- The Washington Times - Saturday, January 5, 2008

As the final seconds ticked off the clock at Dolphin Stadium on Thursday night, Frank Beamer and Virginia Tech silently sauntered off the soggy turf, hollowed by disappointment and uncertainty.

After two consecutive postseason collapses and the majority of the starting lineup out of eligibility, Beamer and his staff are left with a long, gray winter of pondering the future in Blacksburg.

“You know, it’s just one of those games for us,” a dejected Beamer said moments after the 24-21 loss. “Things just didn’t go the way they should.”

Virginia Tech has had “one of those games” in two straight bowl bouts. Wednesday night’s loss to underdog Kansas marked the second straight bowl game meltdown and the school’s third BCS loss.

Compared with last season’s catastrophe in the Chic-fil-A Bowl — where the Hokies allowed Georgia to rally from an 18-point halftime deficit to snatch a 31-24 victory — Thursday night’s Orange Bowl appears as no more than a mishap.

But the way Kansas coach Mark Mangino outfoxed the Hokies will keep Beamer up at night.

The sixth-year Jayhawks coach beat Beamer at his own game. Two of the games’ crucial plays — a blocked field goal on fourth and short that would have tied the game 17-17 and a fake punt in the third quarter that kept Kansas on a drive — came on special teams, Beamer’s longtime strength.

“Had we been able to kick that field goal and got it back even, I think we’re back in business,” Beamer said. “Daggone if we didn’t get it blocked.”

Frustration may be mounting in Blacksburg, where problems have a habit of repeating themselves.

Inconsistent play at quarterback has remained the Hokies’ Achilles’ heel for the past two seasons, and spotty performances by Sean Glennon and Tyrod Taylor — who had three interceptions and one touchdown between them — proved costly in the Orange Bowl.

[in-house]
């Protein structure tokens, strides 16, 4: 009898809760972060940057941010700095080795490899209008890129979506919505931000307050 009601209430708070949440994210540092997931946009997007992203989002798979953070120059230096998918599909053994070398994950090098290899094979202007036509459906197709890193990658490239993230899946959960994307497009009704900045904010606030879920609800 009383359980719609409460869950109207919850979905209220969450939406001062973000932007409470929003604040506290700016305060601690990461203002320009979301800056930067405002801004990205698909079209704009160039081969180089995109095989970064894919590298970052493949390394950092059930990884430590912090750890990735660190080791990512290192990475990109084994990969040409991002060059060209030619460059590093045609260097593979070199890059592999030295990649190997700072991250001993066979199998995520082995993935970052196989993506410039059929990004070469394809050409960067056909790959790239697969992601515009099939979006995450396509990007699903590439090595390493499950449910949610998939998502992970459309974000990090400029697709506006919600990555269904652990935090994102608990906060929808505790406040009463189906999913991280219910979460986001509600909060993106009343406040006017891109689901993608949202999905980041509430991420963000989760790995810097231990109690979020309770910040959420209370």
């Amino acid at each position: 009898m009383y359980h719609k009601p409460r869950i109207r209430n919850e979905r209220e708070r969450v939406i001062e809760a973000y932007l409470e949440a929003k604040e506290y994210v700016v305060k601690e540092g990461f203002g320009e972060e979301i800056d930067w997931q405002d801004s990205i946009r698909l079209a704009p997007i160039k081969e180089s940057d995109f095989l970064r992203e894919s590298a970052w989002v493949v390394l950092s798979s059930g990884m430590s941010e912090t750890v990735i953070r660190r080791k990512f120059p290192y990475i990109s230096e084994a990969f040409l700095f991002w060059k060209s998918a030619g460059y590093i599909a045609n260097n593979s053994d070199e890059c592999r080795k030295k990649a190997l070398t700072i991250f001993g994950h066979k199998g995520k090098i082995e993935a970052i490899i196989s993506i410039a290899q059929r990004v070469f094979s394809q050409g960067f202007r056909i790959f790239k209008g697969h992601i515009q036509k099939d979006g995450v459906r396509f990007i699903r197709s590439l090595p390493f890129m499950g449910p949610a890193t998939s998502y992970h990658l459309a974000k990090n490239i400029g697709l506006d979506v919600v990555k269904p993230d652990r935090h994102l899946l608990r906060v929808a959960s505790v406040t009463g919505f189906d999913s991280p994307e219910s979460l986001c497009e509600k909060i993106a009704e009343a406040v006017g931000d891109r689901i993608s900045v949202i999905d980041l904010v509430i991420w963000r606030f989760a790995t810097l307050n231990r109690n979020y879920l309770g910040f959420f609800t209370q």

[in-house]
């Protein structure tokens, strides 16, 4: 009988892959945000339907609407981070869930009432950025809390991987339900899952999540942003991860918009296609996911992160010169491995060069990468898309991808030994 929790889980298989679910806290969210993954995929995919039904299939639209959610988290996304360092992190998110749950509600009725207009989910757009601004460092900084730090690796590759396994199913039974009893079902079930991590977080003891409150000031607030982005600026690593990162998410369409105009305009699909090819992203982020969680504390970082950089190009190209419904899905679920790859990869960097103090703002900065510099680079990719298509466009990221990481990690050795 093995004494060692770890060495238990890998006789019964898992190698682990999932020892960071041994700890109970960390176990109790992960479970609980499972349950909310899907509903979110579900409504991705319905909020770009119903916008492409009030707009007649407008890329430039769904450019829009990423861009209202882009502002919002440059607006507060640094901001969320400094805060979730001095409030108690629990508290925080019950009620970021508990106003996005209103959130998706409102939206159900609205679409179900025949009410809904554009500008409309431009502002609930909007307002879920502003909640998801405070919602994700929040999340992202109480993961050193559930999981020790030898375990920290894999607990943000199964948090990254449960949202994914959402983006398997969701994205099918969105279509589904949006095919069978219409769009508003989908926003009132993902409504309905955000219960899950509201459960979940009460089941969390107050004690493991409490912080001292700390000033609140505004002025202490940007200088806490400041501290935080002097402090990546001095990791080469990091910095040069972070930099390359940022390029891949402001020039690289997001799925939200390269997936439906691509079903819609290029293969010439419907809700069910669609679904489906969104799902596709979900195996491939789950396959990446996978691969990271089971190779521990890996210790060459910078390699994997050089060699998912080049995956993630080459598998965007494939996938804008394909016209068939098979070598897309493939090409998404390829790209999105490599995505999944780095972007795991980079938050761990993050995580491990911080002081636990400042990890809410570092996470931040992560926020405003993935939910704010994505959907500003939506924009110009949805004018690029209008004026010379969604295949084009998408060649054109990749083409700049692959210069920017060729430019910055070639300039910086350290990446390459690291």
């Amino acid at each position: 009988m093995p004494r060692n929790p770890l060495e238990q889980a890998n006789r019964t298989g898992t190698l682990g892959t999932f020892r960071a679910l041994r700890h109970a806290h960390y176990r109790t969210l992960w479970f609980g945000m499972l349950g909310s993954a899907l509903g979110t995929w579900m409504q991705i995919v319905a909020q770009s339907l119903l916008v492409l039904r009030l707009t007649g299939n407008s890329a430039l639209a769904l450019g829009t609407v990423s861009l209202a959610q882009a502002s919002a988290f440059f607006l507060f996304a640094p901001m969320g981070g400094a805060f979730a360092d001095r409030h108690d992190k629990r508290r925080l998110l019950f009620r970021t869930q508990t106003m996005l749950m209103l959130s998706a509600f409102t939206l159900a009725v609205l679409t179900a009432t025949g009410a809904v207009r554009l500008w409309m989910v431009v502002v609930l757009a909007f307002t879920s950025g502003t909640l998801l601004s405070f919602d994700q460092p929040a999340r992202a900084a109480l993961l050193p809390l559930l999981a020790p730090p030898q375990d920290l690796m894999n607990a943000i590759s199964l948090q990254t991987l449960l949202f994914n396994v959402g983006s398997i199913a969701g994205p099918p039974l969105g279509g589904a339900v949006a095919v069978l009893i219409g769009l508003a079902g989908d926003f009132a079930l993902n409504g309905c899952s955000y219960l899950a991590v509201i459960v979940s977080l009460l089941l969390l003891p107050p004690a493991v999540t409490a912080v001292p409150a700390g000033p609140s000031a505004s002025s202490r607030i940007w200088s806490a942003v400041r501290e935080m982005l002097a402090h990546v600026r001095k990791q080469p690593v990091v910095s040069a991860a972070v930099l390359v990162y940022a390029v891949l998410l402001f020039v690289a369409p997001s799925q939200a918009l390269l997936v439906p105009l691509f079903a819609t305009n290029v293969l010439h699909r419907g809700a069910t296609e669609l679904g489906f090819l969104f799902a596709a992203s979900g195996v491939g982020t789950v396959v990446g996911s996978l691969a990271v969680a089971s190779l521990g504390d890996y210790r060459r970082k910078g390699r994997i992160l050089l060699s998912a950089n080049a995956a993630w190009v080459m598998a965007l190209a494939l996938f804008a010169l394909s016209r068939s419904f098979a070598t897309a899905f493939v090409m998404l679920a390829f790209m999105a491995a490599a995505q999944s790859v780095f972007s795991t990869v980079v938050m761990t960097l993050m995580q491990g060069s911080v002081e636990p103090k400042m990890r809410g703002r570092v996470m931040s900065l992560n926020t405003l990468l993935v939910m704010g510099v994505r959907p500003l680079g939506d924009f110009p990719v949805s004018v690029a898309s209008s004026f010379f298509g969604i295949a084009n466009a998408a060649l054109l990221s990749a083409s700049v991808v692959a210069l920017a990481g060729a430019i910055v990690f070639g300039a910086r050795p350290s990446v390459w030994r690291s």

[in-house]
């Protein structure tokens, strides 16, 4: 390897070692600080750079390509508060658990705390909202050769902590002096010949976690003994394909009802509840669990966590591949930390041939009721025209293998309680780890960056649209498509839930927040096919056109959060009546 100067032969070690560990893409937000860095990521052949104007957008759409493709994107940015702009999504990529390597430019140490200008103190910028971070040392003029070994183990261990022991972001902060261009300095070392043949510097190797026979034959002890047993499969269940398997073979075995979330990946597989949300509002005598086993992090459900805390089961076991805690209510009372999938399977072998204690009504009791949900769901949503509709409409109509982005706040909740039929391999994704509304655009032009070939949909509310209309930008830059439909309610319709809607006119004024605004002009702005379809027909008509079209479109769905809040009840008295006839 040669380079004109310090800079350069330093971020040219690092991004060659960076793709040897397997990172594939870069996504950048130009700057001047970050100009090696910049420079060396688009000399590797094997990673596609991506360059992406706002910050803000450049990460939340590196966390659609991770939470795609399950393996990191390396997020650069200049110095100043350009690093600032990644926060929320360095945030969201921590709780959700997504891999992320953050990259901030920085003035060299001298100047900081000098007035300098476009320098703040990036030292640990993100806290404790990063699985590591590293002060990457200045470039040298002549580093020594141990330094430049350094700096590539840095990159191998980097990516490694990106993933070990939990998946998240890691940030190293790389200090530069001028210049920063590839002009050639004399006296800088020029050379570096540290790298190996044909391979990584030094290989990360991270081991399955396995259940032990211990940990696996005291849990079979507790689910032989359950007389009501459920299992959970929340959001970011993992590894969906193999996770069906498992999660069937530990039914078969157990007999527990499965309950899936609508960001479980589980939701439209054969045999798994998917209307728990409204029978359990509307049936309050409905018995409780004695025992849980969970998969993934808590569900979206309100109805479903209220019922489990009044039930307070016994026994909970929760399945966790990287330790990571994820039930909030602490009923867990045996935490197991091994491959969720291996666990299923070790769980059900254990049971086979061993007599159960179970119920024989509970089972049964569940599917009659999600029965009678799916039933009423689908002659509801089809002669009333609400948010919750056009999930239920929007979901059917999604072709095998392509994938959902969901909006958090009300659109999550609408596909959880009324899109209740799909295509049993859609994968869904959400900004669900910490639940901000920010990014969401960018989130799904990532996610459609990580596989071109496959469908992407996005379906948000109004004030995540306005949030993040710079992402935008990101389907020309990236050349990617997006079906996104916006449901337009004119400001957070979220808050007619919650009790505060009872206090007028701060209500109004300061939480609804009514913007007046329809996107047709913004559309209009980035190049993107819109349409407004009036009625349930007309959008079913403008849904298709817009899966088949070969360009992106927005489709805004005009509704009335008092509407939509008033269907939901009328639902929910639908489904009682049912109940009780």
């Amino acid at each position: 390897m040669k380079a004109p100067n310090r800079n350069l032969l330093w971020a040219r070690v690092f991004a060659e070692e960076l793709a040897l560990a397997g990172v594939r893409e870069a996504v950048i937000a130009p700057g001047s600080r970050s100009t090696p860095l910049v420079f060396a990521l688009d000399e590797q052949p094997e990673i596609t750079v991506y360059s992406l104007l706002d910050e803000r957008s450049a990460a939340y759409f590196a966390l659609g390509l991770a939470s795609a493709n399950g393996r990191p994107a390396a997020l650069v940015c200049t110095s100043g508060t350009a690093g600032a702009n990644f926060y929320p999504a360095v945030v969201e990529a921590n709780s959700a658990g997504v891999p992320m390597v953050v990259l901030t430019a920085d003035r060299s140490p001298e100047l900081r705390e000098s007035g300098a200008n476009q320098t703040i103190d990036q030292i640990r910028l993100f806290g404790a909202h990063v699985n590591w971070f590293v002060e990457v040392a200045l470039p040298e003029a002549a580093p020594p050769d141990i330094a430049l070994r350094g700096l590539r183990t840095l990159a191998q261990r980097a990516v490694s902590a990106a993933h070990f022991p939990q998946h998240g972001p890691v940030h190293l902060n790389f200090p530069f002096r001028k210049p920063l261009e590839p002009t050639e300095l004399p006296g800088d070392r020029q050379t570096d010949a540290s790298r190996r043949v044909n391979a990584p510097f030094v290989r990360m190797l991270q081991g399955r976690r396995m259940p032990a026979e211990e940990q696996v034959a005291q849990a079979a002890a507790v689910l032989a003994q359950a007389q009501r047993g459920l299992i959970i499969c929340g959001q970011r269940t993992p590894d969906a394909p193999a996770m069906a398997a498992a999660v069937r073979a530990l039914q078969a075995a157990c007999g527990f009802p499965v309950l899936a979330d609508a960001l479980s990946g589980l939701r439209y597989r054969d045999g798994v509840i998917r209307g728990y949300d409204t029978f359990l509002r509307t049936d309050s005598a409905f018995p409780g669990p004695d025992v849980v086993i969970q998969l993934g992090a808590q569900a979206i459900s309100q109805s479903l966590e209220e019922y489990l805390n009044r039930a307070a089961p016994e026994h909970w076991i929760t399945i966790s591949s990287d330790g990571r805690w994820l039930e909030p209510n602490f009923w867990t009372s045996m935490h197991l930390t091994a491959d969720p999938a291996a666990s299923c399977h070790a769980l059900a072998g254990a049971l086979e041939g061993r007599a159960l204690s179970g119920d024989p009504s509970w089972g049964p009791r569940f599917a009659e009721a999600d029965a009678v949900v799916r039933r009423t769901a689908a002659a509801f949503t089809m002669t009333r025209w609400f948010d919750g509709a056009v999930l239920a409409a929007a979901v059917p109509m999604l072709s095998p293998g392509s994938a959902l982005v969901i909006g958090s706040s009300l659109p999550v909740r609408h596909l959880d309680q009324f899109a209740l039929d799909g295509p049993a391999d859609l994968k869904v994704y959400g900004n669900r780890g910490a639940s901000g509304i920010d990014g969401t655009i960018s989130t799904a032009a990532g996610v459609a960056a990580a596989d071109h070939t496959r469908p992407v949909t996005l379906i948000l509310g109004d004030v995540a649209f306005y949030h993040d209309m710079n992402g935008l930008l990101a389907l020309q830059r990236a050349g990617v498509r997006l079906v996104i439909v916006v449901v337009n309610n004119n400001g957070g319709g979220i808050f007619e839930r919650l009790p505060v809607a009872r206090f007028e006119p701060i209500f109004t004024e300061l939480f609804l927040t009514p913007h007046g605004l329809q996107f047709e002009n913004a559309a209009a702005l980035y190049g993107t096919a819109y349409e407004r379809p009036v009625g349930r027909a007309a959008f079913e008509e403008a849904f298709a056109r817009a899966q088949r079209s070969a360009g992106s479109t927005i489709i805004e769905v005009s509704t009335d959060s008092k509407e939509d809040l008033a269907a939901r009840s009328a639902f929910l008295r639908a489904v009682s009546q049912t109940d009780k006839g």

Kansas’ defense — considered the Jayhawks’ soft spot headed into the game — corralled the mobile Taylor for minus-2 rushing yards and forced Glennon into throwing two costly picks. The Jayhawks scored 17 points off Hokies turnovers.

Glennon threw three fourth-quarter picks in last season’s bowl loss and was benched earlier in the year.

“I think I played better this year than I did last year in that bowl game,” Glennon said. “Unfortunately in both games we came up short, and probably in both games the offense didn’t perform like it needed to. With myself being the leader of the offense, I take responsibility for that.”

While Beamer and offensive coordinator Bryan Stinespring credited the two-quarterback rotation as an integral part of the Hokies’ ACC championship season, it maybe time to settle on one signal-caller to bring equilibrium to an offense that looked shaky at best.

The toughest obstacle to overcome, however, is the departure of a strong senior class, including linebackers Xavier Adibi and Vince Hall and wide receivers Eddie Royal and Josh Morgan. Beamer must replace the cornerstones of a group that amassed four 10-win seasons.

“They’ve certainly meant a lot to Virginia Tech,” Beamer said of his seniors. “For them to accomplish what they’ve accomplished while they’ve been there says a lot about them.”

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